- An out of state psychologist temporarily practicing in or into Arizona under the exemption statute is not required to report this to the Arizona Board. There is no form to fill out. However, in the event of a complaint, adequate records may be required to be submitted to the Board.
- If you are licensed in another state as a behavior analyst and are inquiring about providing behavior analytic services in or into Arizona for an Arizona client, please note A.R.S. § 32-2091.08 allows you to practice in or into Arizona for up to 20 days per calendar year. You are responsible to maintain adequate records including a detailed log of the number of patients the provider served in this state and the total number days and will be expected to provide a copy to the Board in the event of a complaint.
- Whether a behavior analyst licensed in another state provides behavior analytic services in or into Arizona for 1 hour a day or 8 hours a day, the tally is one calendar day.
- Please note, BCBA certification is NOT a license. It validates that you have the minimum knowledge and skills for your profession. It does not authorize the practice of behavior analysis in Arizona. If you are practicing behavior analysis in a state that does not offer licensure and you do not hold a license from a state licensing board, you do not meet the criteria for temporary practice in or into Arizona under this exemption statute.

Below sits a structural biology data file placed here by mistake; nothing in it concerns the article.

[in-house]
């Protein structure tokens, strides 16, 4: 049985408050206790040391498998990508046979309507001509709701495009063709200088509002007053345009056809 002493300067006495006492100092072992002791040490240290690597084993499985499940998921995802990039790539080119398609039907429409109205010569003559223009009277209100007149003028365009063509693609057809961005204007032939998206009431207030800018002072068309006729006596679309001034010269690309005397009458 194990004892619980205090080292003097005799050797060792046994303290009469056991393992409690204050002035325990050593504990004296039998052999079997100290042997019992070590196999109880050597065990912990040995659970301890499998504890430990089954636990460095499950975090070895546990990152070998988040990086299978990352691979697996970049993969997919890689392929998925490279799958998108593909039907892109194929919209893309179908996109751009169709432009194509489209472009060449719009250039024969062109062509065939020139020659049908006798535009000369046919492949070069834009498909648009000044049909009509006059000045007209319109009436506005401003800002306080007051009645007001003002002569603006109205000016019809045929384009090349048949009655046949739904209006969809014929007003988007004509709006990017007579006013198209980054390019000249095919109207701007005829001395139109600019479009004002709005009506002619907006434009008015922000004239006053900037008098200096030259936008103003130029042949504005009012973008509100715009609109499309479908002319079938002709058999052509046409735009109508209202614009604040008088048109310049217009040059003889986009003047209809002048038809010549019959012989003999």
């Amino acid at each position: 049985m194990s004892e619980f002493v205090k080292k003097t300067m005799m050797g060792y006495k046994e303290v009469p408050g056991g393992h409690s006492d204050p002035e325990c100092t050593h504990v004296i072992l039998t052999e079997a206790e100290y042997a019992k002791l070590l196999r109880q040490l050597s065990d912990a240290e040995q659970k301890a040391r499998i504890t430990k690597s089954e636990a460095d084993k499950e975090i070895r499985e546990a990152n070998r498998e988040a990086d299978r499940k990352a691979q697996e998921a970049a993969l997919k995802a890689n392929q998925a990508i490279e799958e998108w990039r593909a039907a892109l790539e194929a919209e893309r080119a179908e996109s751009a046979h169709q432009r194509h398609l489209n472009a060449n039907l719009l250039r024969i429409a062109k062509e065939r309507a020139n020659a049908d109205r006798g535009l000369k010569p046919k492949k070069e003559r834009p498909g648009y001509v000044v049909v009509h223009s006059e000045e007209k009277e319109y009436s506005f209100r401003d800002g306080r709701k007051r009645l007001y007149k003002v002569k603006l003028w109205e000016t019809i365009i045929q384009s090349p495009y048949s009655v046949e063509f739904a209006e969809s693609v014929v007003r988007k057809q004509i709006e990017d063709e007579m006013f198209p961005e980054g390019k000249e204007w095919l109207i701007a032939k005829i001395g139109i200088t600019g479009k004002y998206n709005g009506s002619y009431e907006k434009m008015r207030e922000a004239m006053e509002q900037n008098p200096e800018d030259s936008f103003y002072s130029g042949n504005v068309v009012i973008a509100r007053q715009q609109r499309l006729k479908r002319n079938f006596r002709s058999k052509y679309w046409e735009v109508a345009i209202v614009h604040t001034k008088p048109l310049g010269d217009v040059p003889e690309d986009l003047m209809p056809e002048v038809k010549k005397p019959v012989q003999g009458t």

- A supervisor must be licensed in Arizona to provide supervision, including remote supervision, of an unlicensed individual providing behavior analytic services in Arizona per A.R.S. § 32-2091.03(A)(2). Therefore, the exemption statute does not authorize a behavior analyst to provide supervision services to a trainee in Arizona.
- The exemption statute is not limited to telepractice. It is also applicable to behavior analysts licensed in another state who are in Arizona to provide behavior analytic services short-term.
- An out of state behavior analyst temporarily practicing in or into Arizona under the exemption statute is not required to report this to the Arizona Board. There is no form to fill out. However, in the event of a complaint, adequate records will be required to be submitted to the Board.
State of Emergency Temporary License
On March 30, 2022, Governor Doug Ducey concluded the COVID-19 state of emergency. Under A.R.S. § 32-3124(D), the temporary license is no longer valid upon issuance or denial of a full, independent Arizona license. All active temporary licenses issued during the state of emergency expired on January 1, 2023. The Board ceased accepting emergency temporary applications on October 1, 2022.
For a complete list of emergency temporary licenses issued, please download the directory, below.